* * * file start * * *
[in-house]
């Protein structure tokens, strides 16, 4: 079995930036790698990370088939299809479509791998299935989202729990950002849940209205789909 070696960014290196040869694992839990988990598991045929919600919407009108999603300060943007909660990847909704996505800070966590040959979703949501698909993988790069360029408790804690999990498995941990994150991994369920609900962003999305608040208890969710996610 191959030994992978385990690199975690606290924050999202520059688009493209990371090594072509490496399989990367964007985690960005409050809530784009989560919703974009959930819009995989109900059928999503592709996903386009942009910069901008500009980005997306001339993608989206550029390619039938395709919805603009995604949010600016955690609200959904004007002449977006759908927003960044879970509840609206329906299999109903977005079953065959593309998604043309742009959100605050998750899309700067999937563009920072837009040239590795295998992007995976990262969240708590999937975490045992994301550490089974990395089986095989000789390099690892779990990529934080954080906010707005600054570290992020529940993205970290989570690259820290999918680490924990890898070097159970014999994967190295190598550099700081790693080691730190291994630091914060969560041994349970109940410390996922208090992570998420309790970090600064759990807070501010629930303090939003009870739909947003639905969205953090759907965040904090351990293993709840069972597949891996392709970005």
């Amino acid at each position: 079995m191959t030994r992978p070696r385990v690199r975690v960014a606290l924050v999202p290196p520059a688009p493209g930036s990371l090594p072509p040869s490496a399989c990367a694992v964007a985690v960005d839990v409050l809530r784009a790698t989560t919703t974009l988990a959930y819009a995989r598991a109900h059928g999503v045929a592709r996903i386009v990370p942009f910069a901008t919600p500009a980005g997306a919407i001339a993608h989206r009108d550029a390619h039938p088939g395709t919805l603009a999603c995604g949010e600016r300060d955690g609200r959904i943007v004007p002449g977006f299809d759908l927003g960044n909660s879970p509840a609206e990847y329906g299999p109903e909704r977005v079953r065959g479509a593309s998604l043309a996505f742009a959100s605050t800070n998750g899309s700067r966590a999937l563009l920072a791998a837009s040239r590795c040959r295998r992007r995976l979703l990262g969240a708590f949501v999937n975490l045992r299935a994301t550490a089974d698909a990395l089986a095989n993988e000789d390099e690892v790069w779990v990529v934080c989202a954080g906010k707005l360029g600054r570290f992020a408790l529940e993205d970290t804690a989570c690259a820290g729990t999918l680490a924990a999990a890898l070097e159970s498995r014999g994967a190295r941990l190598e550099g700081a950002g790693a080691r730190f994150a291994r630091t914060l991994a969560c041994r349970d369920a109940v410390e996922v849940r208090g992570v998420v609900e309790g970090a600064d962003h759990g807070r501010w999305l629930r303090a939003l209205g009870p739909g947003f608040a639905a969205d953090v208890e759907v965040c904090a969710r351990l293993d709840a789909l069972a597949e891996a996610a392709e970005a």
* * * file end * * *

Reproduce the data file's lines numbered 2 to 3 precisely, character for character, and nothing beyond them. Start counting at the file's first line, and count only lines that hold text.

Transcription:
């Protein structure tokens, strides 16, 4: 079995930036790698990370088939299809479509791998299935989202729990950002849940209205789909 070696960014290196040869694992839990988990598991045929919600919407009108999603300060943007909660990847909704996505800070966590040959979703949501698909993988790069360029408790804690999990498995941990994150991994369920609900962003999305608040208890969710996610 191959030994992978385990690199975690606290924050999202520059688009493209990371090594072509490496399989990367964007985690960005409050809530784009989560919703974009959930819009995989109900059928999503592709996903386009942009910069901008500009980005997306001339993608989206550029390619039938395709919805603009995604949010600016955690609200959904004007002449977006759908927003960044879970509840609206329906299999109903977005079953065959593309998604043309742009959100605050998750899309700067999937563009920072837009040239590795295998992007995976990262969240708590999937975490045992994301550490089974990395089986095989000789390099690892779990990529934080954080906010707005600054570290992020529940993205970290989570690259820290999918680490924990890898070097159970014999994967190295190598550099700081790693080691730190291994630091914060969560041994349970109940410390996922208090992570998420309790970090600064759990807070501010629930303090939003009870739909947003639905969205953090759907965040904090351990293993709840069972597949891996392709970005």
């Amino acid at each position: 079995m191959t030994r992978p070696r385990v690199r975690v960014a606290l924050v999202p290196p520059a688009p493209g930036s990371l090594p072509p040869s490496a399989c990367a694992v964007a985690v960005d839990v409050l809530r784009a790698t989560t919703t974009l988990a959930y819009a995989r598991a109900h059928g999503v045929a592709r996903i386009v990370p942009f910069a901008t919600p500009a980005g997306a919407i001339a993608h989206r009108d550029a390619h039938p088939g395709t919805l603009a999603c995604g949010e600016r300060d955690g609200r959904i943007v004007p002449g977006f299809d759908l927003g960044n909660s879970p509840a609206e990847y329906g299999p109903e909704r977005v079953r065959g479509a593309s998604l043309a996505f742009a959100s605050t800070n998750g899309s700067r966590a999937l563009l920072a791998a837009s040239r590795c040959r295998r992007r995976l979703l990262g969240a708590f949501v999937n975490l045992r299935a994301t550490a089974d698909a990395l089986a095989n993988e000789d390099e690892v790069w779990v990529v934080c989202a954080g906010k707005l360029g600054r570290f992020a408790l529940e993205d970290t804690a989570c690259a820290g729990t999918l680490a924990a999990a890898l070097e159970s498995r014999g994967a190295r941990l190598e550099g700081a950002g790693a080691r730190f994150a291994r630091t914060l991994a969560c041994r349970d369920a109940v410390e996922v849940r208090g992570v998420v609900e309790g970090a600064d962003h759990g807070r501010w999305l629930r303090a939003l209205g009870p739909g947003f608040a639905a969205d953090v208890e759907v965040c904090a969710r351990l293993d709840a789909l069972a597949e891996a996610a392709e970005a």